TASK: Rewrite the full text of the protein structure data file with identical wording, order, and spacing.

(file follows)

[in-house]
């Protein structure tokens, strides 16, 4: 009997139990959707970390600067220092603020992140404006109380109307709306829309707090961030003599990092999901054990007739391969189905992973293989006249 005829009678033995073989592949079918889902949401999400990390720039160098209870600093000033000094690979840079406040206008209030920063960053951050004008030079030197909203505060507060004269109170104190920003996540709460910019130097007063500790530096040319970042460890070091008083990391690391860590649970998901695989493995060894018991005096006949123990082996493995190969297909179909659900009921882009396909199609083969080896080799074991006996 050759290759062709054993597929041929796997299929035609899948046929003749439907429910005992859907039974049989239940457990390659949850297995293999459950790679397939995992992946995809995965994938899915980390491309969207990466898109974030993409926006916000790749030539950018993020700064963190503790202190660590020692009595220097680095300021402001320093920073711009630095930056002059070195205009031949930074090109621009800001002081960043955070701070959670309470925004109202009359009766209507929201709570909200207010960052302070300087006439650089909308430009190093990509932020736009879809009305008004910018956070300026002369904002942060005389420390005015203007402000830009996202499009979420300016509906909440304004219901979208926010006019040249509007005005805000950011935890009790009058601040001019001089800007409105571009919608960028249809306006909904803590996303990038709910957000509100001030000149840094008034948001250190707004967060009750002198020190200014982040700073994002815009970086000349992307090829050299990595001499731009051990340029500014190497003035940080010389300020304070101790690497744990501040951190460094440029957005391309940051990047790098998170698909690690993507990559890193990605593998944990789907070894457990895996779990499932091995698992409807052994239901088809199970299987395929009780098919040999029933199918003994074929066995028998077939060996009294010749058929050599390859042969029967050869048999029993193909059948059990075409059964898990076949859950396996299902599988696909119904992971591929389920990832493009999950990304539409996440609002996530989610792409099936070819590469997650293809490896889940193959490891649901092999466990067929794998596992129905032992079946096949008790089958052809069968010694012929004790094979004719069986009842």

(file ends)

[in-house]
């Protein structure tokens, strides 16, 4: 009997139990959707970390600067220092603020992140404006109380109307709306829309707090961030003599990092999901054990007739391969189905992973293989006249 005829009678033995073989592949079918889902949401999400990390720039160098209870600093000033000094690979840079406040206008209030920063960053951050004008030079030197909203505060507060004269109170104190920003996540709460910019130097007063500790530096040319970042460890070091008083990391690391860590649970998901695989493995060894018991005096006949123990082996493995190969297909179909659900009921882009396909199609083969080896080799074991006996 050759290759062709054993597929041929796997299929035609899948046929003749439907429910005992859907039974049989239940457990390659949850297995293999459950790679397939995992992946995809995965994938899915980390491309969207990466898109974030993409926006916000790749030539950018993020700064963190503790202190660590020692009595220097680095300021402001320093920073711009630095930056002059070195205009031949930074090109621009800001002081960043955070701070959670309470925004109202009359009766209507929201709570909200207010960052302070300087006439650089909308430009190093990509932020736009879809009305008004910018956070300026002369904002942060005389420390005015203007402000830009996202499009979420300016509906909440304004219901979208926010006019040249509007005005805000950011935890009790009058601040001019001089800007409105571009919608960028249809306006909904803590996303990038709910957000509100001030000149840094008034948001250190707004967060009750002198020190200014982040700073994002815009970086000349992307090829050299990595001499731009051990340029500014190497003035940080010389300020304070101790690497744990501040951190460094440029957005391309940051990047790098998170698909690690993507990559890193990605593998944990789907070894457990895996779990499932091995698992409807052994239901088809199970299987395929009780098919040999029933199918003994074929066995028998077939060996009294010749058929050599390859042969029967050869048999029993193909059948059990075409059964898990076949859950396996299902599988696909119904992971591929389920990832493009999950990304539409996440609002996530989610792409099936070819590469997650293809490896889940193959490891649901092999466990067929794998596992129905032992079946096949008790089958052809069968010694012929004790094979004719069986009842």